Fake 'Iranian' Account Targeting Israelis Is Back on Facebook

Despite going down last week and despite multiple complaints, a fake Facebook account which is pushing disinformation in Israel is back online

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The Facebook profile of "Noa Shamir". Her account was removed from Facebook as part of a wider take-down of fake accounts targeting Israelis and linked to Iran
The Facebook profile of "Noa Shamir". Her account was removed from Facebook as part of a wider take-down of fake accounts targeting Israelis and linked to IranCredit: Screen capture

A fake Facebook account purporting to belong to an anti-Netanyahu activist named Noa Shamir, which was active for the past few months and disappeared suddenly about a week ago, came back on line again a few days ago. 

The fake account was opened about four months ago, using photos taken from a Instagram account belonging to a real woman from Russia named Ksenia Zhuravleva. It’s modus operandi was identified by experts as being identical to that of other fake Facebook accounts that the company itself has taken down as part of its war on what it terms “coordinated inauthentic behavior.”

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Shamir’s page, which on Holocaust Remembrance Day posted pictures comparing Prime Minister Benjamin Netanyahu to Adolf Hitler, is rife with examples of activity that is in line with known disinformation methods - and which the social media giant should already have identified and neutralized. 

In recent years accounts of this type have appeared all the time – without regular users knowing that they are fake and that political forces are behind them.

The fake profile of 'Noa Shamir' went back online this week, despite claims that it fits Facebook's definition of 'coordinated inauthentic behavior'Credit: Facebook / Screen capture

About two weeks ago, the independent journalist Yossi Dorfman, who works to expose fake accounts on social media published extensive evidence that Shamir is not a real person. At the same time, investigators from Fake Reporter – a public platform that worked to identify fake accounts and incitement on social media – conducted for the past year their own probe following many complaints about the account and others.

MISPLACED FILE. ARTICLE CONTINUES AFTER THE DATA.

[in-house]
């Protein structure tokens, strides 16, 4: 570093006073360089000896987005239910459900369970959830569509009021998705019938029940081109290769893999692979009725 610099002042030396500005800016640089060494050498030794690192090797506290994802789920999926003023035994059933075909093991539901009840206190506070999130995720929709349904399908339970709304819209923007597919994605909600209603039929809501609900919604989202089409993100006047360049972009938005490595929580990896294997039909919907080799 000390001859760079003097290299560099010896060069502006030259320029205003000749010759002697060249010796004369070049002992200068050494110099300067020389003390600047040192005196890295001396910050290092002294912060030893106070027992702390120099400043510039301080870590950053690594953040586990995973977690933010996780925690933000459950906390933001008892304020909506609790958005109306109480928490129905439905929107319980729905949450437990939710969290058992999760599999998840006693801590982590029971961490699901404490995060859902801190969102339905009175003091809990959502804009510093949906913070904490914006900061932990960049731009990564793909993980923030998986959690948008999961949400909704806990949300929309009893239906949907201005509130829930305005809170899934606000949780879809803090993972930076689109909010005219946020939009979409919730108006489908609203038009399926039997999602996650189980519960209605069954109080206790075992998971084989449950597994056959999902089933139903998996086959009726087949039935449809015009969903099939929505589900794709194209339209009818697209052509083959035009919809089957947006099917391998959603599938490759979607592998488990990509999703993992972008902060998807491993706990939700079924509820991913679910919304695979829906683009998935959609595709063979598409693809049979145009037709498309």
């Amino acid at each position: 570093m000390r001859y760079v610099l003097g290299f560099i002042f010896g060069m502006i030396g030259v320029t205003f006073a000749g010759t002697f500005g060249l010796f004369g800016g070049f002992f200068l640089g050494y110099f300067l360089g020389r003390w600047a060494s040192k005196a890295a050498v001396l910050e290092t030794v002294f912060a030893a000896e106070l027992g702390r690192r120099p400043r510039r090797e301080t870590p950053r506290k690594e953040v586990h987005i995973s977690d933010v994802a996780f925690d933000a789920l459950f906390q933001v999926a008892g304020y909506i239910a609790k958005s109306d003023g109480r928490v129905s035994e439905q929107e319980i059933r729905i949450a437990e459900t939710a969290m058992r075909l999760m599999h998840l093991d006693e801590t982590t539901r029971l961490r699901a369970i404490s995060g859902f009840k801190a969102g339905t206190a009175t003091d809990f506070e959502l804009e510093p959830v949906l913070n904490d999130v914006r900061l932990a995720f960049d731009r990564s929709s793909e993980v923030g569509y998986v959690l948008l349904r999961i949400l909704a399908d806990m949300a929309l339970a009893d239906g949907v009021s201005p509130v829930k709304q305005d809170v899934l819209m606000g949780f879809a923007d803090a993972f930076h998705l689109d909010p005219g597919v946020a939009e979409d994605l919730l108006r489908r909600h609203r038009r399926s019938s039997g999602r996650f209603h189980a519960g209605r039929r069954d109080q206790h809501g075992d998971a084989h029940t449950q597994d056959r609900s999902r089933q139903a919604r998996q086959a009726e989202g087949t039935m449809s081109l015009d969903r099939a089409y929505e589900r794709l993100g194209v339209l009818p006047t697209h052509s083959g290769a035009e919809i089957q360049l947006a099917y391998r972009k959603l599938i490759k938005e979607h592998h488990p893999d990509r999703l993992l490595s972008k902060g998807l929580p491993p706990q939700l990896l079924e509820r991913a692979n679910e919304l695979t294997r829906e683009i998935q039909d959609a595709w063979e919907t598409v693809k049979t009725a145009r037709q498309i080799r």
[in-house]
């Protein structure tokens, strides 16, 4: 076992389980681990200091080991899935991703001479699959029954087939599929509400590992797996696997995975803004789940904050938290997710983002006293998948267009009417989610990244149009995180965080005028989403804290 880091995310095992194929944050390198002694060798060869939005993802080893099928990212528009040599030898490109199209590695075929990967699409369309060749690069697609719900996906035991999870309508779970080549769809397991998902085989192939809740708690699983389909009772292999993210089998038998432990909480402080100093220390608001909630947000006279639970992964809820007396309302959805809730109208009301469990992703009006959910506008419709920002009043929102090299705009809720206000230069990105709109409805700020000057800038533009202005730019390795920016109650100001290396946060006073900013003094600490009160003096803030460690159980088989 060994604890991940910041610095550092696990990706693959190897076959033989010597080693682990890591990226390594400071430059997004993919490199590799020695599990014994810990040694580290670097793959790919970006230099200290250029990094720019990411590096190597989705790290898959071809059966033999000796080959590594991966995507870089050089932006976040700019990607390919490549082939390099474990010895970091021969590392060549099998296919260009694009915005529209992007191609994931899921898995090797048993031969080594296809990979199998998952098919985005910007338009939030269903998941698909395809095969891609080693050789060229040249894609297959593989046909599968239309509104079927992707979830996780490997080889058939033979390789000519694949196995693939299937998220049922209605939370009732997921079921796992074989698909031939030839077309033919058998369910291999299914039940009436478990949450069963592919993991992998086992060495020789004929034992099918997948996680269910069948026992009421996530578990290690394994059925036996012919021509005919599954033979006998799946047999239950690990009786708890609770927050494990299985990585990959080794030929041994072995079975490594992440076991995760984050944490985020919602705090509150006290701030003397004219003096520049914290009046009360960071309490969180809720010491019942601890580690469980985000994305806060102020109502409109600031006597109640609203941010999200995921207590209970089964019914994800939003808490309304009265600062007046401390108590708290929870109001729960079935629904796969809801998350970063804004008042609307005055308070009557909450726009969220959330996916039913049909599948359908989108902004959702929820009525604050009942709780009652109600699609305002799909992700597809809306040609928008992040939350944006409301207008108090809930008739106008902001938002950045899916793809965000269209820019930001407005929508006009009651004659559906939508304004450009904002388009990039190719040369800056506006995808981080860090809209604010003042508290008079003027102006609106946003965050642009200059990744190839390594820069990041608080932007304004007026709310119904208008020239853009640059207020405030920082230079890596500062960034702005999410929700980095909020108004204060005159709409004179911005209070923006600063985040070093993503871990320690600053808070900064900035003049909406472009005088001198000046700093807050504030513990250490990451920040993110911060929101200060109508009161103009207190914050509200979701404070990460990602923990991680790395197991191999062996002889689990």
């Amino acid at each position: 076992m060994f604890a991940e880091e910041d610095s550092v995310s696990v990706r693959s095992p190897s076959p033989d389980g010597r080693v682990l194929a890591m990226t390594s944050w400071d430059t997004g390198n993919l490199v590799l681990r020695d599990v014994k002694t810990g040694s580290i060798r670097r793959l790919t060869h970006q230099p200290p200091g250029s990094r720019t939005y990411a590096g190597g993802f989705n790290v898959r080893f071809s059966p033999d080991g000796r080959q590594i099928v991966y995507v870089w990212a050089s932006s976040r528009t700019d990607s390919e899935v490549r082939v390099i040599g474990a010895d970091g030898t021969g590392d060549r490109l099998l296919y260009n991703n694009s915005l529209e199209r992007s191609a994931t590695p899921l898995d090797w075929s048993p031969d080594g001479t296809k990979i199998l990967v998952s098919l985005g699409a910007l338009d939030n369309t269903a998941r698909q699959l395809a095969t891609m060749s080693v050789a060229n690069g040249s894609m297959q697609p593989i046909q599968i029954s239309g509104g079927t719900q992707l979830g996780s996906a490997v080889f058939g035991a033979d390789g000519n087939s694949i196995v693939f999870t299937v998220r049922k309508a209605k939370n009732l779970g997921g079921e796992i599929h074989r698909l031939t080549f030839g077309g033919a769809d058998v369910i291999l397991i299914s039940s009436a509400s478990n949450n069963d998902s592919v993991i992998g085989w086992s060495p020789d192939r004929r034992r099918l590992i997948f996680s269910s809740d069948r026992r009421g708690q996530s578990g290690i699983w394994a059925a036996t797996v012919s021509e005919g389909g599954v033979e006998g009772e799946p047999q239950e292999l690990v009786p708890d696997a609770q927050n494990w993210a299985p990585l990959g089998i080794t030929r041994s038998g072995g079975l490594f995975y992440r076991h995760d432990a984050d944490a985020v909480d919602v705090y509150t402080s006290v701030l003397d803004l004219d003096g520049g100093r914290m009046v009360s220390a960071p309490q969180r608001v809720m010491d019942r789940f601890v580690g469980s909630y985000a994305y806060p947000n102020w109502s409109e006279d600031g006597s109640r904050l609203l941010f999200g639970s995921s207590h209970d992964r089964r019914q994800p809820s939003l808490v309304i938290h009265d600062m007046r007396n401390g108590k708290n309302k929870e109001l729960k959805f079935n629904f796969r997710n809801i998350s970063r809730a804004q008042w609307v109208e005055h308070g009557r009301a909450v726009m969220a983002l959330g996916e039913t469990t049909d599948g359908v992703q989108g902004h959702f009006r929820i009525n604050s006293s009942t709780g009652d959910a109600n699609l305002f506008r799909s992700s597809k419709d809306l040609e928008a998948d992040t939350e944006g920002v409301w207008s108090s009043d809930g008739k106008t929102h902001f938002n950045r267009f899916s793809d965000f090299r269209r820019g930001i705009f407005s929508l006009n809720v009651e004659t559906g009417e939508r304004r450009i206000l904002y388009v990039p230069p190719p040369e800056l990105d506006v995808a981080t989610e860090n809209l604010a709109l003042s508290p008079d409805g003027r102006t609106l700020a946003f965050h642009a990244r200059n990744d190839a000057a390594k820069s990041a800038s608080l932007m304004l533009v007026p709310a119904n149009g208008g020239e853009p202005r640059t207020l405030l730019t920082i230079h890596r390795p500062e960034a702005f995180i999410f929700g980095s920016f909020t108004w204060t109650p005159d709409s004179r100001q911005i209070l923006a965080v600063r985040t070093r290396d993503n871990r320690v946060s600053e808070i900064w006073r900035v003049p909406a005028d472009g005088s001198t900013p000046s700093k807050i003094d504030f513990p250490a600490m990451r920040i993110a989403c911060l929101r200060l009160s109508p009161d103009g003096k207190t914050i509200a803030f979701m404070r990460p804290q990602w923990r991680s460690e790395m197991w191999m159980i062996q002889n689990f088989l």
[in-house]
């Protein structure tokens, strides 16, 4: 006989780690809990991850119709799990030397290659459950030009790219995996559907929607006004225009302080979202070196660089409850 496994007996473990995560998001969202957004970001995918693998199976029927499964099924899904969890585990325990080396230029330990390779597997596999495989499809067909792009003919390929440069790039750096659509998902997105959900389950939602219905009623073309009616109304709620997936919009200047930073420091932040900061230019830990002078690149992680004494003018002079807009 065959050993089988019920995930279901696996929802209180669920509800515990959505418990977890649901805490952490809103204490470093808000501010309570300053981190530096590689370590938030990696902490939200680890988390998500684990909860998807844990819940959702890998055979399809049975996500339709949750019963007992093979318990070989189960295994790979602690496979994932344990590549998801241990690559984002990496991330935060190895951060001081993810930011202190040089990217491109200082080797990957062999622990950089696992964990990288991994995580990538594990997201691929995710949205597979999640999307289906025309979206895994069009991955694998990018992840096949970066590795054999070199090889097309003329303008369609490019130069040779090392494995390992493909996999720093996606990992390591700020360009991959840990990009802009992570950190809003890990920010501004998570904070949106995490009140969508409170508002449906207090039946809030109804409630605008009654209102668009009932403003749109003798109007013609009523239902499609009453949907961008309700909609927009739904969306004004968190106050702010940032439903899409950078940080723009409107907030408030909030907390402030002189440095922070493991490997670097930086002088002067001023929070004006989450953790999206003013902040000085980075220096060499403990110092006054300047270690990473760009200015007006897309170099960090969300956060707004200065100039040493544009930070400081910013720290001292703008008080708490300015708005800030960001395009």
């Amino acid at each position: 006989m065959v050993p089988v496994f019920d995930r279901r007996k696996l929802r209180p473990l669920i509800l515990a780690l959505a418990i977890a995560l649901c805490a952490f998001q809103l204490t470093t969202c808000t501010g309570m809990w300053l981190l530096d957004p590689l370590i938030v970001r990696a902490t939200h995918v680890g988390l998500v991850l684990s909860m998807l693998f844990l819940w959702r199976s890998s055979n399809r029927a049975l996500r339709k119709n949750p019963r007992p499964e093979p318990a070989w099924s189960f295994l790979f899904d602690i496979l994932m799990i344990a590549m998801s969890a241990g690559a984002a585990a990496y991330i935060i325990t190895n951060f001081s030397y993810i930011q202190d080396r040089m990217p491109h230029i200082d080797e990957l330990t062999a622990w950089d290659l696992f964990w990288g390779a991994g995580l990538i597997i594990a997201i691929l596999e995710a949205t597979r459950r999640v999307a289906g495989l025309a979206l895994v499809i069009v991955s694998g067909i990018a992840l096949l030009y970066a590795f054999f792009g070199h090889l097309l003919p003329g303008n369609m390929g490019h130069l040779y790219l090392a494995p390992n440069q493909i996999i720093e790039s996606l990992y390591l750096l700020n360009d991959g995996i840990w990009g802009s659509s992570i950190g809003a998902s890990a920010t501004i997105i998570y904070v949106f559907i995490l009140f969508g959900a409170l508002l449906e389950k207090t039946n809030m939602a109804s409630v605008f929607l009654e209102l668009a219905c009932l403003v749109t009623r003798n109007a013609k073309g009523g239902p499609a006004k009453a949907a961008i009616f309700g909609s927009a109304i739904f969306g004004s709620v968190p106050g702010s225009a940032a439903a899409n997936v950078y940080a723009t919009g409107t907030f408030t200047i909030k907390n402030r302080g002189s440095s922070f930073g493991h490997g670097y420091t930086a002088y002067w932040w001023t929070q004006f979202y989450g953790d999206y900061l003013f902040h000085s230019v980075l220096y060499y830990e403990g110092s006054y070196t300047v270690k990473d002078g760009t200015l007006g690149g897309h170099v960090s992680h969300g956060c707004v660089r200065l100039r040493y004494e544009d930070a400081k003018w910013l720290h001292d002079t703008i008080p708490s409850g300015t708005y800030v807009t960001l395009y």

Fake Reporter went to Facebook (and others) with their findings – but Shamir’s account was not immediately blocked. The investigators subsequently also went to law enforcement agencies, including the Israel Police and Israel’s cyber authority, which are meant to handle improper activity on the web. 

A few days later the account disappeared and the investigators thought that Facebook had removed it. Last week, it popped up again for a few days and its operator once again shared posts dealing among other things with political and social problems in Israel.

This method has become popular on social media. Foreign forces are easily able to masquerade as ordinary local citizens on Facebook, despite much publicized efforts by the social media platform to stop “coordinated inauthentic behavior.” 

The fake profiles try to prod real users into joining stormy discussions with the goal of fomenting dissent and creating more extreme polarization online. Facebook and Twitter provide fertile ground for such activity because anyone can open a fake account and express any ideas they want to promote, with no oversight by the social media companies. Another reason is that regulatory actions are not strong enough to prevent such phenomena. 

The Guardian also recently reported how Facebook’s “Pages” allows fake users to amplify their voice on the platform.

Foreign intervention 

Iranian account taken down by Facebook.Credit: Facebook / Screen Capture

Facebook has stated often that it works hard to clear fake users from the platform. They as well as researchers in Israel have found indications of foriegn actors attempting to interfere in Israeli society and politics through social media – reminiscent of Russian intervention in the 2016 U.S. elections.

Israel, which has been in a loop of four election campaigns over the past two years has seen, for example, many attempts at Iranian interference through Facebook, according to Facebook’s own self-disclosed reports. 

For example, in April, Facebook published its coordinated inauthentic behavior report, in which it detailed the removal of 29 fake accounts operating from Iran in October 2020. A month before, Facebook reported that it had taken down 446 accounts, four pages and three Facebook groups operating from Iran. Facebook also noted at the time that the network it found was focused on posting in Israel.

In October 2020, Facebook reported that a technology company from Tehran had operated fake accounts, particularly on Instagram. There were 12 profiles that purported to be Israelis who supported anti-Netanyahu protests and who spread content about Netanyahu’s failed handling of the coronavirus crisis to agitate users.

While Facebook pledged to invest major resources in maintaining a more secure and authentic platform and said that it has learned the lessons from 2016, it seems what is being done is not enough. In the U.S. they are facing Congressional investigations in which it has been required to explain how it is working to prevent foreign interference and influence campaigns targeting public opinion. In Israel, Facebook is not investigated by the authorities in this regard – although it has been proven more than once that such actions exist and persist on the platform.

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